This year's Budget has been lauded as one that ensures every Singaporean gets a share of the national pie ("Fair for all, sets path for future" by Mr Ho Kong Loon; last Thursday).
However, I am concerned about how the Government plans to pay for anticipated annual increases in expenditure in the future ("Paying for that surge in Budget spending"; last Thursday).
In order to make provisions for the massive $11 billion rise in expenditure projected for FY2015, the Government has moved away from a conservative, tried-and-tested strategy of computing contributions to revenue (namely, to limit the computation of revenue from Temasek Holdings to dividend income).
Now, it has decided to add realised and unrealised capital gains from Temasek Holdings into the equation.
This seems to imply that current reserves available for future transfer to the pool of past reserves has become less.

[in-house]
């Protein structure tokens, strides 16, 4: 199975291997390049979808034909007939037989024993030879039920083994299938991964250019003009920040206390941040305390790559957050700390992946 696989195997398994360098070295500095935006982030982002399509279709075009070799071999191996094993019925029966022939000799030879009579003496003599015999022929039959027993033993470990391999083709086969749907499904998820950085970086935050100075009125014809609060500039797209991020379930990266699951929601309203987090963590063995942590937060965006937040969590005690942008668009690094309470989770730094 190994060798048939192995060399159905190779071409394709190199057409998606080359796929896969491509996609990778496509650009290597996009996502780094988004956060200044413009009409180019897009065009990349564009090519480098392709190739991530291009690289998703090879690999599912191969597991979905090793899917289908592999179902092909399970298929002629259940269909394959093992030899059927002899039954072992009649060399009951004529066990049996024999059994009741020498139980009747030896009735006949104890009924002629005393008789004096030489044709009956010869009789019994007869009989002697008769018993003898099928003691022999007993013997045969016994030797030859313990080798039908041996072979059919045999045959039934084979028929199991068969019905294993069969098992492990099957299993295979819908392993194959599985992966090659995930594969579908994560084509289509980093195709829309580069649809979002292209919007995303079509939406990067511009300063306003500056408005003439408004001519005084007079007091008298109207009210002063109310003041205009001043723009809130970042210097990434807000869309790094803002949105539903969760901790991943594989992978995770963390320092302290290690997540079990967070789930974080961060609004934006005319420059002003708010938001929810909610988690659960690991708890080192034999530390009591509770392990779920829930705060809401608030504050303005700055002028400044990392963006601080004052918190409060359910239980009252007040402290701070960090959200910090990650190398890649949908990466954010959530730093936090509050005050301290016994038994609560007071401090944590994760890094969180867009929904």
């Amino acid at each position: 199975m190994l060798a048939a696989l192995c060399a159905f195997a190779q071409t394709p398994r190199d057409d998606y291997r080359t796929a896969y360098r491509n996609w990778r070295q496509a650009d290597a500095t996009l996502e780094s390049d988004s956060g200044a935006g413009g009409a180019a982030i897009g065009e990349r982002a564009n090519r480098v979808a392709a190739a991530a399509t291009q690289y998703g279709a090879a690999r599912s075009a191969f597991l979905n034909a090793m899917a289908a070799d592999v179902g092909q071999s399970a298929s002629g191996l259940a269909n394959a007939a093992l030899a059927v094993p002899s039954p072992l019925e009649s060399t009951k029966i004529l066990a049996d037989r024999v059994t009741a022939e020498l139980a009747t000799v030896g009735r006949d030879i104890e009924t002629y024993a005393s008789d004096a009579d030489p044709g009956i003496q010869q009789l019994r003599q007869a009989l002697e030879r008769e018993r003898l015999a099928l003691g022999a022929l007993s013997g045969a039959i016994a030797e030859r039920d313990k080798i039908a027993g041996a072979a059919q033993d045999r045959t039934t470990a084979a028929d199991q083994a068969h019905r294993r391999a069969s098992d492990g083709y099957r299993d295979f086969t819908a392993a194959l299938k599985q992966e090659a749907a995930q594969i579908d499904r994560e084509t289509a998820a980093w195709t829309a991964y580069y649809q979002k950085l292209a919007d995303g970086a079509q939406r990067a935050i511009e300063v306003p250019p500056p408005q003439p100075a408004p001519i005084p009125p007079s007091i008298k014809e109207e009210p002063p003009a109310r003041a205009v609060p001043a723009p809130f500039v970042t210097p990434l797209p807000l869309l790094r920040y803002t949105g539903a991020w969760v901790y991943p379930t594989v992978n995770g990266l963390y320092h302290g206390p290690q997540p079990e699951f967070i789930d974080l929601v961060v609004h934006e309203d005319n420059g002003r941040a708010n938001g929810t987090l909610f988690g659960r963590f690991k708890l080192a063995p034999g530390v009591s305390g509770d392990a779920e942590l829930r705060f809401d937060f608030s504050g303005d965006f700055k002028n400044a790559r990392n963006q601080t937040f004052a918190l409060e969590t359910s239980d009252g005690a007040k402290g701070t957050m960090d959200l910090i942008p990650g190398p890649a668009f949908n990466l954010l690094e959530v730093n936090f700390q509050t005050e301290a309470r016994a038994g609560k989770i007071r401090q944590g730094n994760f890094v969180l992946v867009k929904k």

This also means that a smaller share of past reserves will be passed on to future generations, or, in the event of a national crisis, there would be a smaller pot of past reserves that can be tapped on.
This increase in expenditure should be questioned and debated thoroughly in Parliament, especially if the increase, compared with the previous year, has been substantial.
Also, is it possible to cut some of the national expenditure, so that the Government can avoid the need to resort to unpopular moves like raising taxes?
Chan Yeow Chuan
This article was first published on Mar 2, 2015.
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